Nick's Picks: El Latino
Photo by Nicholas Abreu
In Rochester, as in most cities in the U.S., Latin America’s biggest influence on dining is through Mexican cuisine. From fast food chains like Taco Bell, Mighty Taco, and Moe’s, which offer mutant creations of our Southern neighbors’ cooking, to taquerias and taco trucks that aim to stay as authentic as possible, Mexican fare is omnipotent in every corner of the country. Locally, Dorado, La Casa, Lulu Taqueria, Bitter Honey, and the soon-to-open Old Pueblo Grill, are just a few of dozens of options with varying experiences and price points.
By contrast, Latin-American food from islands like Cuba, Puerto Rico, and the Dominican Republic, which all share similar culinary themes, are not as well represented. Only a handful of area restaurants serve the eclectic, vivid flavors of these islands. With some searching, though, Rochesterians can find these hidden gems.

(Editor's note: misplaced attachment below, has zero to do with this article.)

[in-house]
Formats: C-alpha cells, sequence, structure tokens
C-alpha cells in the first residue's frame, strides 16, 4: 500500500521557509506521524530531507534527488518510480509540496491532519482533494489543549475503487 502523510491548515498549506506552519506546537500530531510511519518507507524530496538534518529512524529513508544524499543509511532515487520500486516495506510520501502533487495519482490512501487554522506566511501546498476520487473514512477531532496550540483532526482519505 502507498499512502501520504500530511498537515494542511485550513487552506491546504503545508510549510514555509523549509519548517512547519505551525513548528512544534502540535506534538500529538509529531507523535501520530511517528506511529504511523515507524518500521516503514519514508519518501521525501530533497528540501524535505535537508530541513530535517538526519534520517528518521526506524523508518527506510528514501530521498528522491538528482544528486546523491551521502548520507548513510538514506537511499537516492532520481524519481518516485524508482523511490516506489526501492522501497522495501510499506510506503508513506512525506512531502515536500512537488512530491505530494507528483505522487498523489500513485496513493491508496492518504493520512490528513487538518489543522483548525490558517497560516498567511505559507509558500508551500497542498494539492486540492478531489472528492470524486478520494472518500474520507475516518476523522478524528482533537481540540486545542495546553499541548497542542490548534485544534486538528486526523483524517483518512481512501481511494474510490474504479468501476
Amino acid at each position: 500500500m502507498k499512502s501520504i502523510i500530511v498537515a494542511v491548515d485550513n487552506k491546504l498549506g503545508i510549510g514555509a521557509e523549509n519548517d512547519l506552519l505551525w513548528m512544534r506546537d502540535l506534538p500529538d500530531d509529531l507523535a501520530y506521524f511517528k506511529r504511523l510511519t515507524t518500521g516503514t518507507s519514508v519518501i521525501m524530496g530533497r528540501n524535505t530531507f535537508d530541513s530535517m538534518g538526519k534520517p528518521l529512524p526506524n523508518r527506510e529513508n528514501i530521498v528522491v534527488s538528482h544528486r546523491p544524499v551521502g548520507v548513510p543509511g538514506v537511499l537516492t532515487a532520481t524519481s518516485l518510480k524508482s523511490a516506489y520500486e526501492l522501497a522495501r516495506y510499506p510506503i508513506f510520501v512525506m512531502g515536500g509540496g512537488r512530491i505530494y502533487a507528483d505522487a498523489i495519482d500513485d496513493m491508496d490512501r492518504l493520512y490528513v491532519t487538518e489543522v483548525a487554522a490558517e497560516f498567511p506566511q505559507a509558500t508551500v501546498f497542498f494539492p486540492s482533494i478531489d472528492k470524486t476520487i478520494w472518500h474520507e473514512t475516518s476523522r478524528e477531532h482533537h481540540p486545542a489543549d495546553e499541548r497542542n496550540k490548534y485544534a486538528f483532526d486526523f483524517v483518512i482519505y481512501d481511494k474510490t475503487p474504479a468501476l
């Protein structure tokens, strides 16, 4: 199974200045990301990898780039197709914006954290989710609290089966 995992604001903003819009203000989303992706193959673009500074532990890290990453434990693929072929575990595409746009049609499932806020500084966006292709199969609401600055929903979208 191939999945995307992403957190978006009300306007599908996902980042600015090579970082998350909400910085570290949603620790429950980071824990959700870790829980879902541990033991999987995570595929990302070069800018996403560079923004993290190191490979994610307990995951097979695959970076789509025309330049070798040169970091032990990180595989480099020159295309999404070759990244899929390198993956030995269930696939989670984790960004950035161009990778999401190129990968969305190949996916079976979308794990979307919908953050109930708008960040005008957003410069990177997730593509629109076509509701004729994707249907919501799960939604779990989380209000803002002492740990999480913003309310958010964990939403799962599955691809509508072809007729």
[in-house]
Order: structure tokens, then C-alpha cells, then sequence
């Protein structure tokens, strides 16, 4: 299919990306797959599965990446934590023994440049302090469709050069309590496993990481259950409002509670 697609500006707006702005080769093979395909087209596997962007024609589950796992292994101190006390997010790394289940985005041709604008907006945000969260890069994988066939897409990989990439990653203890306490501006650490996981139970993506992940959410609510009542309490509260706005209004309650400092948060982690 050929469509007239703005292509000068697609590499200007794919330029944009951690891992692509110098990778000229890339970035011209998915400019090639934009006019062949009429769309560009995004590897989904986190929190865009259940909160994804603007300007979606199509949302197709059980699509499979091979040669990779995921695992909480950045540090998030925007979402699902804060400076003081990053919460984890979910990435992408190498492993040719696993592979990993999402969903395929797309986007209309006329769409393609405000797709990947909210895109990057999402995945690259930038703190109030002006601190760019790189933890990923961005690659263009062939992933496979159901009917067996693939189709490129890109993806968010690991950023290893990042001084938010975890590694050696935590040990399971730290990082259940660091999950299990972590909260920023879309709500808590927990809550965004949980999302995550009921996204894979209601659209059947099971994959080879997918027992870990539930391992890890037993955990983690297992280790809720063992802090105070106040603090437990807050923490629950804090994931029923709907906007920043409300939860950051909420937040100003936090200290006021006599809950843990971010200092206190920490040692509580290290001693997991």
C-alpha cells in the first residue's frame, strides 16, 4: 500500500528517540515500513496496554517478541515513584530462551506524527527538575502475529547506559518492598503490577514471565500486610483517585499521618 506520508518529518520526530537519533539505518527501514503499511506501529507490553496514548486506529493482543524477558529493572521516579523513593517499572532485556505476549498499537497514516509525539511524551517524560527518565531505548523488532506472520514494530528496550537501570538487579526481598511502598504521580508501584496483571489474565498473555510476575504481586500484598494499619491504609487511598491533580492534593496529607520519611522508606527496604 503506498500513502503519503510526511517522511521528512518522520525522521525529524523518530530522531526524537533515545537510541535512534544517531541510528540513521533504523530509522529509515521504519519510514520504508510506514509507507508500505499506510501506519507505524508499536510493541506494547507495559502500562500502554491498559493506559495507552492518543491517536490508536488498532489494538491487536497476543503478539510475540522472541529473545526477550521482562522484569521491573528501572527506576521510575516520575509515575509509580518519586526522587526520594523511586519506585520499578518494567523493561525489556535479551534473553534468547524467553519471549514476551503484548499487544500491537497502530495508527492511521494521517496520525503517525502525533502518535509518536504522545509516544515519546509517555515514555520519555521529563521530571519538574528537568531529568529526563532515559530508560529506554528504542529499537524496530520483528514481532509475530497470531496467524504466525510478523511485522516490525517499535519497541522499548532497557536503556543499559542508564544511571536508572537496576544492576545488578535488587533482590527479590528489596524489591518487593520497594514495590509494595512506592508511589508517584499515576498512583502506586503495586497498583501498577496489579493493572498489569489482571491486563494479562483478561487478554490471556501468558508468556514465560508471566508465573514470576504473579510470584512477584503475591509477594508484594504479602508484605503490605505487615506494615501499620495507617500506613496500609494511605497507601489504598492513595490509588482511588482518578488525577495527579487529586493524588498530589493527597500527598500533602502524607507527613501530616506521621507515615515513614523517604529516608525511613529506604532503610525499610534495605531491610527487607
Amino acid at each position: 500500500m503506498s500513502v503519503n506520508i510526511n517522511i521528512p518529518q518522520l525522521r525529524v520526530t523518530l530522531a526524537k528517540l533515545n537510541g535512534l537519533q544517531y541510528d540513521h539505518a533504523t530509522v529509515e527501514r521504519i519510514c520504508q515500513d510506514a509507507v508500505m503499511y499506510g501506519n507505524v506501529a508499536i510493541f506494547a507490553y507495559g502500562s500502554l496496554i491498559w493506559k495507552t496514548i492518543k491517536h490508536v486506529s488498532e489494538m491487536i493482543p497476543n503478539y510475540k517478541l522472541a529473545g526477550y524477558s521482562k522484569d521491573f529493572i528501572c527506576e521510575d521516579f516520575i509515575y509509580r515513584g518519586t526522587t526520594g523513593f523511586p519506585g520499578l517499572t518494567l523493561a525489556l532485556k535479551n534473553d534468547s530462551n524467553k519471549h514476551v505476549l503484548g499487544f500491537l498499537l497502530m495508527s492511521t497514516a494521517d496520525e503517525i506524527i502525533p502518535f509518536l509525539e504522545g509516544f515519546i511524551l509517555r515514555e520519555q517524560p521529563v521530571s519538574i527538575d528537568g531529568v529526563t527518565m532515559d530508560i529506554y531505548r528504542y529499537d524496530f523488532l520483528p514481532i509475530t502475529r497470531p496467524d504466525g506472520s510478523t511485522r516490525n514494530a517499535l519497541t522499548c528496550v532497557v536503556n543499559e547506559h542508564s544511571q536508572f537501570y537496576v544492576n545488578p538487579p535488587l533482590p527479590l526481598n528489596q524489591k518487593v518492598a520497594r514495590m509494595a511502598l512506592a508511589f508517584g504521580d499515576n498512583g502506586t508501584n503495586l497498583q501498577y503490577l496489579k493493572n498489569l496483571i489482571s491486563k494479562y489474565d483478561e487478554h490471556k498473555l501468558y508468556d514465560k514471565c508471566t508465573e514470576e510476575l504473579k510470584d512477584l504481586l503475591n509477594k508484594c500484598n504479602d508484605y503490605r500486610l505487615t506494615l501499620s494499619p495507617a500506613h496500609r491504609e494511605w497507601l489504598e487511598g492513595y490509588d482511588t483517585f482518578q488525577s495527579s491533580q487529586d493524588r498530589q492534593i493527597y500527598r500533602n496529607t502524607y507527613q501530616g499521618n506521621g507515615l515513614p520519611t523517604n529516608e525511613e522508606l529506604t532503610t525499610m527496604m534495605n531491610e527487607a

At El Latino on Chili Avenue, which originally opened on Thurston Road in 2006, the Dominican Republic’s most popular dishes are on offer. In this hole-in-the-wall, no-frills eatery, customers walk away with bulging styrofoam containers filled with mounds of affordable, amazing food.
While there are myriad options behind the walk-up counter including stewed beef; baked chicken; pepper steak; and various soups, salads, and fish dishes; no visit to El Latino is complete without roast pork (pernil) and oxtail. These fatty meats are not conducive to walking shirtless on the beaches of the D.R., but they are well worth the following spike in cholesterol that follows consumption. The pork, which comes from the pig’s shoulder, is nothing short of spectacular. It is moist, succulent, savory, and so tender that it pulls apart like string cheese. A mix of secret spices brings out rich flavor in every bite. Lucky customers may even get a piece of crispy, crunchy pork skin. El Latino’s oxtail, slowly cooked and surrounded by chunks of fat, carries a deep, earthy flavor and a tough but enjoyable texture. The best way to order this duo is topped with housemade hot sauce and a side of orange rice and beans. Smaller bits of the pork and oxtail, as well as residual fats and juices, mix into the rice and beans to create a new dish entirely.
A combo at El Latino is $12 and comes with a choice of two meats, rice, beans, and a side salad.
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